Last week we visited one of our latest sponsors CrewSaver, heading down to their offices in Portsmouth and being fortunate enough to get a tour of the warehouse where all the magic happens.

photo 4photo 2

 

There’s  a big design room where all the illustrations and cadcam systems are laid out, which obviously for confidentiality I didn’t take a photo, but trust me when I say it’s an awesome big playroom for designers alike.

Then the templates get made and it’s in here that the magic happens, from stitching….. to testing the canisters and that there’s no leaks in the system…… to the final product of our jackets, the Ergofit! (Aptly named).

photo 3photo 5

We went from this, up to Nottingham to learn about all things lithium and battery related.

Johannes from Victron is an amazing sponsor and has the patience of a saint! Coming into this row and setting up the boat, I knew diddly squat about electronics and never thought we’d become electricians, love the skills you learn through this row! Anyway, after learning from past Ocean rowers experiences that the electrics always have a blip or two, we soon realised that we need to know the electrical system inside and out, so we booked onto a battery course hosted by Johannes himself from Victron.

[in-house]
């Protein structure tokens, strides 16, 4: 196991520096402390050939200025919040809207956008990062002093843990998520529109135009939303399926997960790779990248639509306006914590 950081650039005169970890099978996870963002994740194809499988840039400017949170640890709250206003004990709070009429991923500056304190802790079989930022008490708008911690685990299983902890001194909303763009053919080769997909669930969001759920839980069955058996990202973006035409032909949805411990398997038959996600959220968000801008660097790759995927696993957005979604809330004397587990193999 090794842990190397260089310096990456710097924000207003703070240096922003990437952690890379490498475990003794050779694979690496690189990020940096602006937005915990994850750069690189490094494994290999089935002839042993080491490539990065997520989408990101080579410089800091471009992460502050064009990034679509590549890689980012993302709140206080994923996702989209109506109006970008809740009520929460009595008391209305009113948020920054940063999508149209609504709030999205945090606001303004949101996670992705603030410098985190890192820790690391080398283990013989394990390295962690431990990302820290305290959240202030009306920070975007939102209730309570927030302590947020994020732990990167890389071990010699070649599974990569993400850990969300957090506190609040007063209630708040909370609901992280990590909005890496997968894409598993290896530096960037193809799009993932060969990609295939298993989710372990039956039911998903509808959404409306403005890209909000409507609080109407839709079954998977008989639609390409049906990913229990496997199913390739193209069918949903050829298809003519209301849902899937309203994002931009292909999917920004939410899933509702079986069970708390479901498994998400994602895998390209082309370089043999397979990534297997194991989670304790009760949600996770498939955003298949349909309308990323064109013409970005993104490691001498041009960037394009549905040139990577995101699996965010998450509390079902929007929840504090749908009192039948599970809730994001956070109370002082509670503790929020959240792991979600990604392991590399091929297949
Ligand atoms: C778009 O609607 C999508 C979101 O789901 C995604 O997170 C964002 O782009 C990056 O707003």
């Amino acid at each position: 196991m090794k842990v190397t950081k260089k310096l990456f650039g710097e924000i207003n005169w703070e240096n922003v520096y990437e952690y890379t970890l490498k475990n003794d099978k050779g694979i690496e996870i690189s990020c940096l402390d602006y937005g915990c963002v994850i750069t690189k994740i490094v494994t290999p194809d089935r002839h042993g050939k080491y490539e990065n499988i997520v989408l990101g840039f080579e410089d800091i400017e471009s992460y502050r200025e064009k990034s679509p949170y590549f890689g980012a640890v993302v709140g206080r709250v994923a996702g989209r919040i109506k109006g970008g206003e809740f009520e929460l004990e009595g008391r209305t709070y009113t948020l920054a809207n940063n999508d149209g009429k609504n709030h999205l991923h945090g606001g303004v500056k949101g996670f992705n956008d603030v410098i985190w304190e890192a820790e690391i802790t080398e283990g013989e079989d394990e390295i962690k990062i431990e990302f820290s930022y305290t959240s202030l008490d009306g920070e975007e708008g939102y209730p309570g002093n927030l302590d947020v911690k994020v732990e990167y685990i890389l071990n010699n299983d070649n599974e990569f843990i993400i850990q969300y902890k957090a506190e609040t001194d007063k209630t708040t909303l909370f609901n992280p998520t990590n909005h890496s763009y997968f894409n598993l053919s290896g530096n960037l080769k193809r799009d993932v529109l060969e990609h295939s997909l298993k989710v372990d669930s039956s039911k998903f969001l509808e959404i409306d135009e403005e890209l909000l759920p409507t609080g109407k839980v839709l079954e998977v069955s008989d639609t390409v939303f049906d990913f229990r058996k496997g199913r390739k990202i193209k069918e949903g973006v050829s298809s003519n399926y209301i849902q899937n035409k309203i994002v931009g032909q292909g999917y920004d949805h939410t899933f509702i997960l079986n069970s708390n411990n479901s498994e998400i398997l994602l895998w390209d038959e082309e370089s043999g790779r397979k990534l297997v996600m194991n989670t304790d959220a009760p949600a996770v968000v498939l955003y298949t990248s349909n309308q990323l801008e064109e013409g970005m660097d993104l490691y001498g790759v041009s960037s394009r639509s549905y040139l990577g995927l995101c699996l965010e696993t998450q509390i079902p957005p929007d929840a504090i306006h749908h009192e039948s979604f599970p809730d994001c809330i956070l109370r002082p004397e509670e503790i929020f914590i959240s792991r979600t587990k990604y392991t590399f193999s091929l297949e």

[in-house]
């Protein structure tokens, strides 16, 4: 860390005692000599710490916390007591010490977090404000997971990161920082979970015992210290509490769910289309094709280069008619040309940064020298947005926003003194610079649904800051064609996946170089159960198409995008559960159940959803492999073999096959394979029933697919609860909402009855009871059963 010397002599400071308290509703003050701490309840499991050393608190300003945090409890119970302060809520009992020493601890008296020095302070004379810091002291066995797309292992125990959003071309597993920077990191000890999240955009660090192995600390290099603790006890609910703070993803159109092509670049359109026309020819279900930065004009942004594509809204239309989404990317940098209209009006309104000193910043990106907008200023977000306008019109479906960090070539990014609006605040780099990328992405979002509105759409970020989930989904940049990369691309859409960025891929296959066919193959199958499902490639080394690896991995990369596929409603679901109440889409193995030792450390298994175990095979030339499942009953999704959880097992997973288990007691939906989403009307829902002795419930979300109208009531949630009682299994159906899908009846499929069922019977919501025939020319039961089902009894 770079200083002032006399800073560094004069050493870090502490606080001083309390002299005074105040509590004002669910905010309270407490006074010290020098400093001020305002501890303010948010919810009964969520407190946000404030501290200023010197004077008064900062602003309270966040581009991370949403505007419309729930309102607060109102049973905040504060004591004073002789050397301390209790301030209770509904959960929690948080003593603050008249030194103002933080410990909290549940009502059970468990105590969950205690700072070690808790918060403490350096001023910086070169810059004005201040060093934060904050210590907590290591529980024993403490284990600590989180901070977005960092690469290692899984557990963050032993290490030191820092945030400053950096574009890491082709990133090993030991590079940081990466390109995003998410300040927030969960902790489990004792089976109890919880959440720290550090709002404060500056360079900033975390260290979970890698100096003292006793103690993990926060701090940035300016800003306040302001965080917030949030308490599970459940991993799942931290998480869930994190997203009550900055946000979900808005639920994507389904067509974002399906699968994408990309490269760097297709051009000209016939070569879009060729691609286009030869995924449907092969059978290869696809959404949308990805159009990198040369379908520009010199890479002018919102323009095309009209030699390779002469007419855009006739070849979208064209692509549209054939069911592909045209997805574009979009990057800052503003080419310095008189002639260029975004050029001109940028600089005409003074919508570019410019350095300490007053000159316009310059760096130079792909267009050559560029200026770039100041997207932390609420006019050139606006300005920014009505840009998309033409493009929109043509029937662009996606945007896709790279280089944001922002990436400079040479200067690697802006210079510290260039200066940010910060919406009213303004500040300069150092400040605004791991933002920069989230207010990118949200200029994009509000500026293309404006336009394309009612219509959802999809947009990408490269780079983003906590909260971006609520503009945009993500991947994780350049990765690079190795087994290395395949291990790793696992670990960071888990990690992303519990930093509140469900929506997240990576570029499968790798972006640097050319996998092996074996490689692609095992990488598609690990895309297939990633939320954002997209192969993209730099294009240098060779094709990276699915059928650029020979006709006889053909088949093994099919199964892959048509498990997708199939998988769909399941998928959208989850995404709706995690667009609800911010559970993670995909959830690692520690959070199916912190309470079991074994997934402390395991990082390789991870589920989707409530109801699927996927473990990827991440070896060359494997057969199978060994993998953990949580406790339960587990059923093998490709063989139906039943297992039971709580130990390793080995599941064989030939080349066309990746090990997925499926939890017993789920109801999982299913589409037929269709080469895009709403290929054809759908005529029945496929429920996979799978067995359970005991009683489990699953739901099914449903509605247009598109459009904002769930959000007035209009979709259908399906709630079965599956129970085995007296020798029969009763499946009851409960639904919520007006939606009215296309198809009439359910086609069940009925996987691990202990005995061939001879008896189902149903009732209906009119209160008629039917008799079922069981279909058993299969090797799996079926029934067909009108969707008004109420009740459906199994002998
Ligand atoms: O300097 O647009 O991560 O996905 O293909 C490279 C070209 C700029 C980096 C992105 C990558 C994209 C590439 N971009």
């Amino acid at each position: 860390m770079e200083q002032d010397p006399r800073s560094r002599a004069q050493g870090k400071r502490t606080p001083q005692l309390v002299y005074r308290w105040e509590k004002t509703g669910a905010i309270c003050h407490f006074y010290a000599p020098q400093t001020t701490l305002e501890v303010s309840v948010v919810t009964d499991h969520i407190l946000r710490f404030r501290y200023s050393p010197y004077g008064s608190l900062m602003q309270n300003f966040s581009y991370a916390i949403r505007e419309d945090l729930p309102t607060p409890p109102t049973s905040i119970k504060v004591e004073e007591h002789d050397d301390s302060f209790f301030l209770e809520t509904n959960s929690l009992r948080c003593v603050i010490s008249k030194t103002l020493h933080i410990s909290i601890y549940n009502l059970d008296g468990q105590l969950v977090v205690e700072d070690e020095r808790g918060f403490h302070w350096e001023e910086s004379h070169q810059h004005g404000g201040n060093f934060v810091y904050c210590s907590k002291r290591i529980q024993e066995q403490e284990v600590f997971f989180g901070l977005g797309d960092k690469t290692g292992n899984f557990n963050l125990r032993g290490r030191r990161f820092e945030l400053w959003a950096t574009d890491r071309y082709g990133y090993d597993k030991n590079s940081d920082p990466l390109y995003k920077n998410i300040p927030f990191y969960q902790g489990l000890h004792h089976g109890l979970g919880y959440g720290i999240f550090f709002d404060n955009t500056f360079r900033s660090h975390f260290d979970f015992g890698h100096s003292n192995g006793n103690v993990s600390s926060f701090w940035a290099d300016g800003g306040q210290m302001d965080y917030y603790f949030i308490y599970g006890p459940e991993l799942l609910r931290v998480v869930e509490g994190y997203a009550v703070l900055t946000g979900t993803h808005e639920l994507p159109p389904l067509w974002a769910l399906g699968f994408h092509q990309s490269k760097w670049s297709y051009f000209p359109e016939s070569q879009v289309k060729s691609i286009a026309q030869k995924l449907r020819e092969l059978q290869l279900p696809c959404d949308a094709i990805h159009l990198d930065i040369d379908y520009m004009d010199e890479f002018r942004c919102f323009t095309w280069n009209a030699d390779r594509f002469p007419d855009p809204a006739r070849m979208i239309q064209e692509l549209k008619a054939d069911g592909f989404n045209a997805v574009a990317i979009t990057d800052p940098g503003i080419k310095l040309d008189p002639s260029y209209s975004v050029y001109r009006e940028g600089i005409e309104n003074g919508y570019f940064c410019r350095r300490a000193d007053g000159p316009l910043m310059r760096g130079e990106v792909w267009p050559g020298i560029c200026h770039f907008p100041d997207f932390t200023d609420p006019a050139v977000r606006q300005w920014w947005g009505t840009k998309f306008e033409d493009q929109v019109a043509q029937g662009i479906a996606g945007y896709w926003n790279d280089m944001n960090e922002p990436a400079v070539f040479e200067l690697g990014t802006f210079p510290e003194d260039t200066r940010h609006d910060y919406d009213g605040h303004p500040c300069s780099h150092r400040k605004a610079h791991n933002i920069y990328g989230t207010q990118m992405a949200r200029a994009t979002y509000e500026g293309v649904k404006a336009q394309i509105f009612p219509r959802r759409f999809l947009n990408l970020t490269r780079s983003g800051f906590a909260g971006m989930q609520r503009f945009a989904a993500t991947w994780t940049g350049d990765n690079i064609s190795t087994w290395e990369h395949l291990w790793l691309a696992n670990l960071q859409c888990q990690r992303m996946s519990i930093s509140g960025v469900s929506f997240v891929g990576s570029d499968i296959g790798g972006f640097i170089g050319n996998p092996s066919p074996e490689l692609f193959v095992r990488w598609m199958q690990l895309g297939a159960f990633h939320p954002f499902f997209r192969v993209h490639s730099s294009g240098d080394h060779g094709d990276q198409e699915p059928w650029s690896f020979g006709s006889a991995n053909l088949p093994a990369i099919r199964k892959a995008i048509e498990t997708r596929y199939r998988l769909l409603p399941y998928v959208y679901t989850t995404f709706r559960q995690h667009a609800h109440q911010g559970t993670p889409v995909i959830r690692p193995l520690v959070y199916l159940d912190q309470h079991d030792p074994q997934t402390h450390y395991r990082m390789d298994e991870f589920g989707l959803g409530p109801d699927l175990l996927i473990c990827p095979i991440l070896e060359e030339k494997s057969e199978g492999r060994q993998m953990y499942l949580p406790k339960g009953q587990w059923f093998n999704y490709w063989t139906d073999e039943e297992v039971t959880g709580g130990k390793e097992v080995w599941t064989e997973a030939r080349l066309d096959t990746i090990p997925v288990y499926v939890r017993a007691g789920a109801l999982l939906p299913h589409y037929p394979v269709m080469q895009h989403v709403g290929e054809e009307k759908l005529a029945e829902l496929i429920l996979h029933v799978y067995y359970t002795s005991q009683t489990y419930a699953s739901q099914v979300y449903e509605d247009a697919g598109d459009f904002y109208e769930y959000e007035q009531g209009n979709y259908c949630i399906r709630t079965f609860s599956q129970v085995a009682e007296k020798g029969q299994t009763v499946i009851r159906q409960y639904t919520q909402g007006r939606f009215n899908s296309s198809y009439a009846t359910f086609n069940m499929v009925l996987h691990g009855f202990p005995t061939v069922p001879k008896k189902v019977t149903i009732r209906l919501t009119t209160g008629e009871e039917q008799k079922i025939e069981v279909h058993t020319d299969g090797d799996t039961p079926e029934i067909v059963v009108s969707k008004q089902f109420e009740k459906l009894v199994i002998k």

photo 1victron

It took me back to physics days, watt=volt x amps and talking cathodes/ anodes and movement of positive and negative ions, who’d have thought! But it was a great day, that has got us on the road to understanding the lithium system and building our confidence in how to use it and fix it if/ when needed, onboard our boat Doris. Charlie Pitcher who has used the batteries regularly himself and installed them on other boats, is a wealth of knowledge who has also kindly gone out of his way to help us with advice which has been invaluable, thanks Charlie!

 

Then finally the fun bit of being a Coxless Crew member, having recently joined forces with Crew clothing, we had the great experience of going into the store to try on different clothes! Loved it! Then topped off today to receive a big parcel delivery which was like Christmas and birthdays rolled into one. Thanks to them, we now have some smart presentation wear for our meetings and there’s nothing better than a good outfit to feel professional in.

 

GetAttachmentcrew-clothingcrew clothing

 

So a great past couple of weeks, even with a few hurdles to overcome along the way,  it’s great to reflect on the positive things that make this an amazing journey and to highlight the awesome support we have behind us. Thanks to everyone and happy weekend to all! xx

 

 

 

Share: